For a lot people having one too many glasses of mulled wine or fizz is the best thing about the festive period. From Christmas parties to boxing day in the pub, what was once a month centered around spending time with the ones we loved regardless of what they ate or drink, is now an excuse to drink all the alcohol in sight. At our work Christmas party, some colleagues seemed more interested in the amount of alcohol they would drink than the party itself and in the supermarkets people are piling all the alcohol into the trolleys. This is my second year not drinking alcohol at Christmas due to medical reasons and I'm not even missing it. I can count all the alcoholic drinks I've had this year on my hands and feet (well two hands and one foot to be exact), while a large proportion of people would need hundreds of bodies to calculate their consumption.
I'm very lucky that I have really understanding family, friends and colleagues, all of which are aware of the circumstances that prohibit me to drink, but out of my immediate social circle, I have felt pressured to drink and that shouldn't be the case, no-one should feel pressured to put anything in their body and although alcohol is the norm for a lot of people, for some it isn't. Christmas in particular, there's a lot of peer pressure to drink without people realising that they are enforcing it on people.
For example, I have been to events where alcohol has been put in my hands without me even asking for it. It is automatically assumed that I should drink it and if I do pass it up, I then feel obliged to tell them my whole medical history because 'not wanting alcohol' isn't a good enough excuse. At parties I have been made to feel like 'i'm not joining in with properly' if I don't drink alcohol and I have also had the phrase 'why come if you cannot drink?' said to me before - well I'm sorry that me spending time with my friends isn't a good enough reason to come out, god forbid that I actually want to make an effort.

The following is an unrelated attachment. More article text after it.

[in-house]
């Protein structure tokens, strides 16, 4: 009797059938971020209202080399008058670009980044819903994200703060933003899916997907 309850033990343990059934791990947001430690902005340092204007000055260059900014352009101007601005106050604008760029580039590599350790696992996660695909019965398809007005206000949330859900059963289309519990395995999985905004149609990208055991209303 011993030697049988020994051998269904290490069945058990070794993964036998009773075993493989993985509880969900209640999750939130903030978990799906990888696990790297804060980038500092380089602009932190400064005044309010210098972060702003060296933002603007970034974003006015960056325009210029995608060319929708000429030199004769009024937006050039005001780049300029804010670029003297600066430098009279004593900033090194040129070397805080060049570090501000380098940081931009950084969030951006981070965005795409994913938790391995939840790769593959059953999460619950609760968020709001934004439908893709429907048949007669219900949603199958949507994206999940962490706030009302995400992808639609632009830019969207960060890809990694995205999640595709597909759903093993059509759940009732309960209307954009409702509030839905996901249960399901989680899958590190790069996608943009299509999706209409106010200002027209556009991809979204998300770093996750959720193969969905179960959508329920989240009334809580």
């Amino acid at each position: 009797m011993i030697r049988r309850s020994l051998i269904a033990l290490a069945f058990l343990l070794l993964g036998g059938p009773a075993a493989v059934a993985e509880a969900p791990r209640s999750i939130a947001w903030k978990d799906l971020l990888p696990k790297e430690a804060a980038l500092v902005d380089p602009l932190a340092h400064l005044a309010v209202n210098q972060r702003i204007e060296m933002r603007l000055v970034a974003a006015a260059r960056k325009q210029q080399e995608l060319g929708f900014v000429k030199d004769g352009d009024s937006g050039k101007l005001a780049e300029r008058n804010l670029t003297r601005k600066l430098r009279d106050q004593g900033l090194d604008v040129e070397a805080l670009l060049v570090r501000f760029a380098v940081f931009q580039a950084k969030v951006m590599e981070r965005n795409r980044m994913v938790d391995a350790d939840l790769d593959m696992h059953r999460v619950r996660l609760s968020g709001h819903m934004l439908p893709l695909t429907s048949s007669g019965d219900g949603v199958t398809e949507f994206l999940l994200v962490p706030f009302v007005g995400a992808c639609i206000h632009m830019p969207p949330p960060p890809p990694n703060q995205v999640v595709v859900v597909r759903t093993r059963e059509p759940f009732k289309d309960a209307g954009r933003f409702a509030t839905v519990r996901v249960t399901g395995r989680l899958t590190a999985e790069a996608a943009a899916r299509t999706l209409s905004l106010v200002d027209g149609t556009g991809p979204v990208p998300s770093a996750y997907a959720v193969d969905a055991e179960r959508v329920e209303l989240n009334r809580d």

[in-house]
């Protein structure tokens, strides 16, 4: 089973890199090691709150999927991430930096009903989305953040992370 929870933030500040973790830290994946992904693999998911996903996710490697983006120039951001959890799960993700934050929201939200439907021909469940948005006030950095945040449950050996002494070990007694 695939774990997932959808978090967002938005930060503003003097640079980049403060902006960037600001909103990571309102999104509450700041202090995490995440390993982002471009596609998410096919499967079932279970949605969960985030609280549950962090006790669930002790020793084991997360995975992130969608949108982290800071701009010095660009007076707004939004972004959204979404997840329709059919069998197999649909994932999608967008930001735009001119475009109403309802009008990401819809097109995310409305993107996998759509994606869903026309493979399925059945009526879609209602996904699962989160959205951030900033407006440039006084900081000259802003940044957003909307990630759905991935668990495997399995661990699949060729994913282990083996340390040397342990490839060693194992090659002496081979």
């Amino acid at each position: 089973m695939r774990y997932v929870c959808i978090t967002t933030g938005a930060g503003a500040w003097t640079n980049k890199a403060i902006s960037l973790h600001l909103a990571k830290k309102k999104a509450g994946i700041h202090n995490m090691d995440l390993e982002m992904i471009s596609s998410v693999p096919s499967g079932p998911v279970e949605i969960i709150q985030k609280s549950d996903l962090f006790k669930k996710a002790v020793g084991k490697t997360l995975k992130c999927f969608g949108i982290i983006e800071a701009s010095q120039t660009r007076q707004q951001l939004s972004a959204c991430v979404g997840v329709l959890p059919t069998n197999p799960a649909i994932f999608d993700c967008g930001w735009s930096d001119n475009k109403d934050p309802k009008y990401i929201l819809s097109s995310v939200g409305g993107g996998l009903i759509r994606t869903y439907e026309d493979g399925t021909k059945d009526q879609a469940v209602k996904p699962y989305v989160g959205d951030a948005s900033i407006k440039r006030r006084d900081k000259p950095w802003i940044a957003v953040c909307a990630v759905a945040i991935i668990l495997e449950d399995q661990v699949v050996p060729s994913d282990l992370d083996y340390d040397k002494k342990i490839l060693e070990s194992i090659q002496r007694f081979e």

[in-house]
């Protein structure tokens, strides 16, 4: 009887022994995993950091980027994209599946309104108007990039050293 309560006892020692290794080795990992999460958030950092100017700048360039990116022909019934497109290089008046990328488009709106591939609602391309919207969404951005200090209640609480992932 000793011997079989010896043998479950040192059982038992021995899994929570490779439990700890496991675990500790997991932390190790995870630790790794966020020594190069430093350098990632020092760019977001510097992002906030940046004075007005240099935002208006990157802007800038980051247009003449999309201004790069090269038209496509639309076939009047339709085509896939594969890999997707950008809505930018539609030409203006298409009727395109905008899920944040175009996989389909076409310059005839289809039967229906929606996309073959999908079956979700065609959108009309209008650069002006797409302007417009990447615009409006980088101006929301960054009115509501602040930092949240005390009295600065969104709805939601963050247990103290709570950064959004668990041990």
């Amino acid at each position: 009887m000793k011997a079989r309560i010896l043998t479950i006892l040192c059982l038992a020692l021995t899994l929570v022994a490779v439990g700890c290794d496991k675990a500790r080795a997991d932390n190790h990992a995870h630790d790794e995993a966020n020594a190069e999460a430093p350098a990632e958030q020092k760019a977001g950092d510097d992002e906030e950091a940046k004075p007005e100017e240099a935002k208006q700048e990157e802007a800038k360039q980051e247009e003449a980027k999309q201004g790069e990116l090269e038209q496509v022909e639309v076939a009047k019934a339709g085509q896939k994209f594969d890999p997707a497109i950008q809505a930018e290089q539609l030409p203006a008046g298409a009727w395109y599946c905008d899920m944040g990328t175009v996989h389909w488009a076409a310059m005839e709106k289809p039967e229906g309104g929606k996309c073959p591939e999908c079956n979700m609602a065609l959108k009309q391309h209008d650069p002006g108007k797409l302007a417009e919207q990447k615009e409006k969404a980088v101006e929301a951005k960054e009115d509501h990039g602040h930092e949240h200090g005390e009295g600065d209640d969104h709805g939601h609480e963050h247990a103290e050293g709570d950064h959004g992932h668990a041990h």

Also what really annoys me is the lack of sophisticated non-alcoholic drinks in the supermarkets that are catered towards non-drinkers, no offence to Shloer, but I feel like a ten year old trying to fit in an adult party and my mum muttering to me 'this is a grown up drink, it will help you fit in'. Admittedly, many stores are now selling non-alcoholic alternatives to alcohol such as non-alcoholic wine, but these are put in the alcohol section so it is made to look like you are conforming to a drinking society when really you are not. Also you have to be 18 and over to buy non-alcoholic wine, yep wine with no alcohol in it...so juice, just grape juice. M&S has angered me this year for pulling their zero alcohol pulled punch that they sold last year - last year it was the highlight of my Christmas. My family enjoyed drinking it with me around the fire despite it being alcohol free. Thankfully, Holland and Barrett saved me from a Christmas deprived of zero alcohol mulled wine with a mulled punch that they stock.
In short, Christmas isn't about alcohol, excessive drinking, passing out on the sofa before lunch time after too many morning proseccos, spending all boxing day in bed nursing hangovers. Christmas is about spending time with loved ones and actually remembering the time you spent with them. I'm not anti-alcohol, if I was meds free I would happily enjoy a tipple or two - even though I've never been one to drink to excess. It's just some people need a gentle reminder that Christmas is for making special memories that last a lifetime and that life is too short to be living in an alcohol fueled daze.
Have you experienced pressure to drink at Christmas?